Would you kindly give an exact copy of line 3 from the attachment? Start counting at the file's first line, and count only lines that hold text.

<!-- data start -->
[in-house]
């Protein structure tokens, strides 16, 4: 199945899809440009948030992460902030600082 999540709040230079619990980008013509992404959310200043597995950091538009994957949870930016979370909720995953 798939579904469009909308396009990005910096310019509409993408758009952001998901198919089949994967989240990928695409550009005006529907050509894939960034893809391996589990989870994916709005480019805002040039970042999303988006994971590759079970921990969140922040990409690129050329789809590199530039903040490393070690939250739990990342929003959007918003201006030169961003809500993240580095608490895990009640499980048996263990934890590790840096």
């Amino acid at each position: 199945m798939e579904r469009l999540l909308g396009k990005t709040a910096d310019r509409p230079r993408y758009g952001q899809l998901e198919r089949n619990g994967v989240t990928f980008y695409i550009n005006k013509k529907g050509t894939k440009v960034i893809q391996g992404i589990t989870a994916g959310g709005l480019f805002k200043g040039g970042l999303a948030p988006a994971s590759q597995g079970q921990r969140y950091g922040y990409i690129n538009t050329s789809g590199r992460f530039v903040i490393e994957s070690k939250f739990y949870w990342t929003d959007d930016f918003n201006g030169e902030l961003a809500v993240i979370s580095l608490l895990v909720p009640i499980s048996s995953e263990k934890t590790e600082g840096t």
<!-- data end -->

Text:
């Amino acid at each position: 199945m798939e579904r469009l999540l909308g396009k990005t709040a910096d310019r509409p230079r993408y758009g952001q899809l998901e198919r089949n619990g994967v989240t990928f980008y695409i550009n005006k013509k529907g050509t894939k440009v960034i893809q391996g992404i589990t989870a994916g959310g709005l480019f805002k200043g040039g970042l999303a948030p988006a994971s590759q597995g079970q921990r969140y950091g922040y990409i690129n538009t050329s789809g590199r992460f530039v903040i490393e994957s070690k939250f739990y949870w990342t929003d959007d930016f918003n201006g030169e902030l961003a809500v993240i979370s580095l608490l895990v909720p009640i499980s048996s995953e263990k934890t590790e600082g840096t």